Heart tumors, also called cardiac tumors, are abnormal growths in the tissue of the heart. These are sometimes primary tumors, meaning the tumor originated in the heart tissue itself. In other cases, they can be secondary tumors that have spread (metastasized) from cancer that began in a nearby organ, such as the lungs.
While most primary heart tumors are noncancerous, even benign tumors can lead to serious health problems if they interfere with the normal function of the heart.
Our Approach to Treating Heart Tumors
Specialists at Houston Methodist work together to design the most effective heart tumor treatment plan for you specifically, ensuring the best possible care along the way.
Our multidisciplinary team of heart tumor experts includes:
- Cardiologists and cardiac surgeons
- Medical, radiation and surgical oncologists
- Imaging specialists
- Houston Methodist is also home to the Heart Tumor Program, one of the largest in the world. Through this program, we provide access to advanced heart tumor treatment options and new approaches that may not be available anywhere else.
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About Heart Tumors
How Is a Heart Tumor Diagnosed?
Heart tumors can be difficult to diagnose because their symptoms resemble those of many other conditions.
If a tumor is suspected, your doctor will most likely order an echocardiogram.
Further imaging via computed tomography (CT scan) or cardiac magnetic resonance imaging (MRI) may also be used, as well as angiography in some cases.
What Are the Types of Heart Tumors?
Primary heart tumors are often benign (noncancerous) and include:
- Myxoma – the most common primary benign heart tumor, which is typically found in the left atrial chamber of the heart
- Papillary fibroelastoma – often arises in or around the heart’s valves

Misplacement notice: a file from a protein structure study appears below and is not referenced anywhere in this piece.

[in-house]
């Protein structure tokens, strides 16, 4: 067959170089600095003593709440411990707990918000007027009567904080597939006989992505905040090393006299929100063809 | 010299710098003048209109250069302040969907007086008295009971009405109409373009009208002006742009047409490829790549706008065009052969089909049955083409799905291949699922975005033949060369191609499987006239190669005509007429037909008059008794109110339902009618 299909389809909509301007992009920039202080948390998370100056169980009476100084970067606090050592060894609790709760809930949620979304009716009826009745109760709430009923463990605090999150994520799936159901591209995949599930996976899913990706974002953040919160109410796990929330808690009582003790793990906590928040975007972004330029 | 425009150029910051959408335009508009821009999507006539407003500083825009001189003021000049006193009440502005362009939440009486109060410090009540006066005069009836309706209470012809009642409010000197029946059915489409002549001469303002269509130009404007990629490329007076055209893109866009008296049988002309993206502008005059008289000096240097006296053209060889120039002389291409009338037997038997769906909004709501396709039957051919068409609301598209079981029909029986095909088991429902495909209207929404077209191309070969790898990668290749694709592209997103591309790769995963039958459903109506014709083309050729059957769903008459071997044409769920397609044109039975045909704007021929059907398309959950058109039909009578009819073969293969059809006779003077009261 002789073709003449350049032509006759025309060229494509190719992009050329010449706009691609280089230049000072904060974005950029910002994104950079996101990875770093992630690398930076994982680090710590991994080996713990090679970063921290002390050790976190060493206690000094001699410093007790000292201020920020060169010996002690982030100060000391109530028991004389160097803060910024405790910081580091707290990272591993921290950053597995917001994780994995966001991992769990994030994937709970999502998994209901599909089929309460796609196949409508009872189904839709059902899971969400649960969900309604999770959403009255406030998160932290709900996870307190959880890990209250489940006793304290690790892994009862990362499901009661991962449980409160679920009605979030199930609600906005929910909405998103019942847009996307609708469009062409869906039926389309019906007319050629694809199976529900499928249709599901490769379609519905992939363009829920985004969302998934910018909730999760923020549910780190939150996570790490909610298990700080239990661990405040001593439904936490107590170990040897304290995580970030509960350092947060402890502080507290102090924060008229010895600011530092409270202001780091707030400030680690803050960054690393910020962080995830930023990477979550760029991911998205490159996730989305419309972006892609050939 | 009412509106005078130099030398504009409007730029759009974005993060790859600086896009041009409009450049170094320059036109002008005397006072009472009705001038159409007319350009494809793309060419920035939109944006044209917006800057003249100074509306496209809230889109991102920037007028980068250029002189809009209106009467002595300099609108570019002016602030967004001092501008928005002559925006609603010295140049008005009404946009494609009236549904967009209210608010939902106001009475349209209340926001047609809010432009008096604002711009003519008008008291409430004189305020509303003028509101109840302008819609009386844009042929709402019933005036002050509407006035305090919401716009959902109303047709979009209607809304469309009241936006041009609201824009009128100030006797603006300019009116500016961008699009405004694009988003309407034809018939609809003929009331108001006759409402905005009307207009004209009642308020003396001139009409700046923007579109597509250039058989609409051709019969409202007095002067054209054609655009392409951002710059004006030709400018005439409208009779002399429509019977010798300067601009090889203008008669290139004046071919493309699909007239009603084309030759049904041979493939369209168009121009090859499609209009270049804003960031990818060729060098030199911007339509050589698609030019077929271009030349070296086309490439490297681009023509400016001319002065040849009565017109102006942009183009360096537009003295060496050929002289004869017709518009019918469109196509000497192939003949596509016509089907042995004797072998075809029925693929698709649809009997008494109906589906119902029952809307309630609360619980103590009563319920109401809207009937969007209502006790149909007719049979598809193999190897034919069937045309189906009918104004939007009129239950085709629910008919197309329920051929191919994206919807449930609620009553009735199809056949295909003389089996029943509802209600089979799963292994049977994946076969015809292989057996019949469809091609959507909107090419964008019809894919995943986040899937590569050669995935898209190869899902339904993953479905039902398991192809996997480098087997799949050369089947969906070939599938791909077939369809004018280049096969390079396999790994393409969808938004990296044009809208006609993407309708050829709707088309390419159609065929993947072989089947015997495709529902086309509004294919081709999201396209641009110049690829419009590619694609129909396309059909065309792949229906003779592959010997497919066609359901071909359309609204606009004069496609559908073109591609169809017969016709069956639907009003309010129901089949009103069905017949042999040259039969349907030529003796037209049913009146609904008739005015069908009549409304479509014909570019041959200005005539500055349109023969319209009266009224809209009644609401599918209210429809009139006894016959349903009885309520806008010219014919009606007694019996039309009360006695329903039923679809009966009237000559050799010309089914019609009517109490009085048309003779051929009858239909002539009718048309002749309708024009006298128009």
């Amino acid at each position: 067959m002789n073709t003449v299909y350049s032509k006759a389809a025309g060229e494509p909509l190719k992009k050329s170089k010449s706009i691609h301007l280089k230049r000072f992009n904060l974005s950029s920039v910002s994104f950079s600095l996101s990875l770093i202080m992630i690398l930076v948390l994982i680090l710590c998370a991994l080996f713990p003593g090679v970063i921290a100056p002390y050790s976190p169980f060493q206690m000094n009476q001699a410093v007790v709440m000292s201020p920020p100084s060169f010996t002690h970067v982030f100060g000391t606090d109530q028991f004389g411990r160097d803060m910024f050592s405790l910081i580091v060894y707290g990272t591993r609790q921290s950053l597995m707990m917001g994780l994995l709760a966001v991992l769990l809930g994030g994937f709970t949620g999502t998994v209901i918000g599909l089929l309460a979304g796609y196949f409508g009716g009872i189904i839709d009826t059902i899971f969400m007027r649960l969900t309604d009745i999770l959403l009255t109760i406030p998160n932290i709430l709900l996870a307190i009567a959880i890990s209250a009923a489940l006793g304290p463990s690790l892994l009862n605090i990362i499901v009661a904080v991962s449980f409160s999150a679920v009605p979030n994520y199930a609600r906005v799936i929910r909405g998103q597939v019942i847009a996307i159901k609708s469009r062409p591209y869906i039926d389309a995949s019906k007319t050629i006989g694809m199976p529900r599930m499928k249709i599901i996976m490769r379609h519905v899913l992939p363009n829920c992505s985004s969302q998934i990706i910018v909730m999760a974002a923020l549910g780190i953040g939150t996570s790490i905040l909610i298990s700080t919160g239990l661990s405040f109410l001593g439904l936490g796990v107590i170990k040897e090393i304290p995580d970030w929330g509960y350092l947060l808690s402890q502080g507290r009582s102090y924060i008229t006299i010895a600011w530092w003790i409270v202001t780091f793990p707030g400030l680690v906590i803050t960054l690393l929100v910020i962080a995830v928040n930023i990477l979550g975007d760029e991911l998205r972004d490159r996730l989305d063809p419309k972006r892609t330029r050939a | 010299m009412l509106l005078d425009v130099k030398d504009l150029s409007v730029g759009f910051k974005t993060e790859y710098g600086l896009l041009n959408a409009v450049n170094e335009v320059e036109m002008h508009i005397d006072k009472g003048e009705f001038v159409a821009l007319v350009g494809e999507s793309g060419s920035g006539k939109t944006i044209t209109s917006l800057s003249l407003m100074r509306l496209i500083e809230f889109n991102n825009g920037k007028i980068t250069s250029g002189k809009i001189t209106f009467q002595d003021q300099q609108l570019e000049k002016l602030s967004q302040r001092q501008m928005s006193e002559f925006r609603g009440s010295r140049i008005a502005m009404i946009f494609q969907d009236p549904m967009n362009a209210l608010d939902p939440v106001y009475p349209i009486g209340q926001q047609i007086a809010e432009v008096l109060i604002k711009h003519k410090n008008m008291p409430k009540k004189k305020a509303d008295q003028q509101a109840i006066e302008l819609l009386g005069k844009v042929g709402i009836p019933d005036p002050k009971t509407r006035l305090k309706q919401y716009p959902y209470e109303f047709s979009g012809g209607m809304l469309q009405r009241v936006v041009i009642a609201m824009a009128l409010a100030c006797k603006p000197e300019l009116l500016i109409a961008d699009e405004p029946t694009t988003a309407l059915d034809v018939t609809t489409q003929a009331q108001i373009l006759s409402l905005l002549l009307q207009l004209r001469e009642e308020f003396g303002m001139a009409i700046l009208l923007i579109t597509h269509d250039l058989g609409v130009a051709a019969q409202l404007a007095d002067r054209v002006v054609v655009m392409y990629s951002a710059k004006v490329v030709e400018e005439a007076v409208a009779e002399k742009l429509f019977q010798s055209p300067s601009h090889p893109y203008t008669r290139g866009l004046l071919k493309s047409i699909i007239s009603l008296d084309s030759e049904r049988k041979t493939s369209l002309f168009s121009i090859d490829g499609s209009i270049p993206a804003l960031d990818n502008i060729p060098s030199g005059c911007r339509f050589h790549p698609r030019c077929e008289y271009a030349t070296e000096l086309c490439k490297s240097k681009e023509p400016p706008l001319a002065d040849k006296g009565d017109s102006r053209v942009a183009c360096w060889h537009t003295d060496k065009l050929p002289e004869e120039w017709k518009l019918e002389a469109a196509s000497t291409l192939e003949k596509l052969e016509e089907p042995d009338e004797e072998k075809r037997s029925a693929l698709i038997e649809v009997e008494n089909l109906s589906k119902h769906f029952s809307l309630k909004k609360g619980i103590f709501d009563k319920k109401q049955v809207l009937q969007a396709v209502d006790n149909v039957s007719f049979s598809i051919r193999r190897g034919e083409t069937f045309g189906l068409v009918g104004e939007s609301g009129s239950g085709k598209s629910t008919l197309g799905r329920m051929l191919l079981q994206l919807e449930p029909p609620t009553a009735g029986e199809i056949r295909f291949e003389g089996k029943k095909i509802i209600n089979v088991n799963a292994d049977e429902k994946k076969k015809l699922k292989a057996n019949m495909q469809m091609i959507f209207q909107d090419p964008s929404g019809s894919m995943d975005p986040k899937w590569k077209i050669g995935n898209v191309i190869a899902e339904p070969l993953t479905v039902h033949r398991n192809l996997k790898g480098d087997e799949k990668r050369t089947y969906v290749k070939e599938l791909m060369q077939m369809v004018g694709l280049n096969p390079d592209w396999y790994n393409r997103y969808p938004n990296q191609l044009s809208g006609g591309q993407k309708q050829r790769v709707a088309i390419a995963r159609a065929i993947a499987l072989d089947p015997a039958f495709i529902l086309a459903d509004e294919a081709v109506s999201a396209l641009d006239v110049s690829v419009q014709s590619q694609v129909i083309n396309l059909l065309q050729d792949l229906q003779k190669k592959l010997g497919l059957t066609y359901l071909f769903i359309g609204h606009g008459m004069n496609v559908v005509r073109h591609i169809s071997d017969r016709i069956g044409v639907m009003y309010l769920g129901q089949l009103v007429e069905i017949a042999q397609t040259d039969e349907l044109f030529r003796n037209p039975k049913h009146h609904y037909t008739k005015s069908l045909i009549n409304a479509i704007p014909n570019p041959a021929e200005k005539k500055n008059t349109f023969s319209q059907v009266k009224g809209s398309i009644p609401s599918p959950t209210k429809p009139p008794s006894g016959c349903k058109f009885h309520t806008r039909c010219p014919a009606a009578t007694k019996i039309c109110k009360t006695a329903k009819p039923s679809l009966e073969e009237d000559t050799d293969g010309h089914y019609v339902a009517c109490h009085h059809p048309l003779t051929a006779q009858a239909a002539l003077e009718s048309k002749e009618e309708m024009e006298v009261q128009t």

- Cardiac paraganglioma – usually involves the roof of the left atrium
- Hemangioma – can arise from the pericardium, ventricles, atria or tricuspid valve
- Lipoma – a growth composed of fatty tissue that may not cause symptoms but is often removed because of risk of malignancy
- Fibroma – a large, nodular, whitish-gray tumor that is most common in infants and children
- Castleman’s disease – a very rare disorder characterized by a benign heart tumor that may have developed in the lymph node tissue and then spread to the heart
While most primary heart tumors are benign, they can still lead to serious health problems if they interfere with the function of the heart. These complications can include heart failure, abnormal heart rhythms (arrhythmias) or heart murmurs. Over time, tumors may also degenerate, causing pieces to break off and lodge in small arteries, resulting in a blockage of blood flow to vital organs.
The types of malignant (cancerous) heart tumors include:
- Angiosarcoma – the most common type of cancerous primary heart tumor, this is an aggressive type of tumor that originates in the lining of the blood vessels
- Malignant fibrous histiocytoma – soft tissue sarcoma that most commonly occurs between the ages of 50 and 70
- Leiomyosarcoma – cancer of the smooth muscle cells found in involuntary muscles, including the heart
- Rhabdomyosarcoma – a fast-growing tumor that accounts for more than half of the soft tissue sarcomas in children
What Are the Symptoms of a Heart Tumor?
Heart tumors can be asymptomatic or may present with symptoms similar to other heart diseases, including:
- Chest pain
- Increased heart rate or palpitations
- Fainting or dizziness
- Shortness of breath, especially during activity
- Difficulty breathing when lying flat or asleep
- Persistent cough
- Discoloration of fingers
- Swelling in any part of the body
- Unexplained weight loss
What Are the Heart Tumor Treatment Options Available?
Treatment options vary based on the specific type of heart tumor.
Primary tumors that are noncancerous often can be surgically removed. If a noncancerous primary heart tumor can’t be removed, however, various surgical procedures can help assist heart function.
Primary malignant cardiac tumors are extremely rare, and ours is one of the few teams with expertise treating them. In fact, our multidisciplinary group of heart tumor specialists makes up one of the most experienced teams worldwide in treating primary cardiac sarcoma and work together to design personalized treatment plans.
The team’s surgical expertise is vast. Our surgeons have operated on more than 130 primary cardiac sarcomas and developed innovative surgical techniques — such as cardiac autotransplantation, partial autotransplantation and the “Texas Two Step” approach — to treat tumors requiring extensive cardiac and lung resections.
An Inoperable Heart Tumor Turned Operable: Brian’s Story
Brian Hodder was diagnosed with a heart tumor on his left pulmonary artery. While Brian's doctors in New Zealand and Australia deemed the tumor inoperable, doctors from Houston Methodist were able to successfully remove it. Read Brian’s story >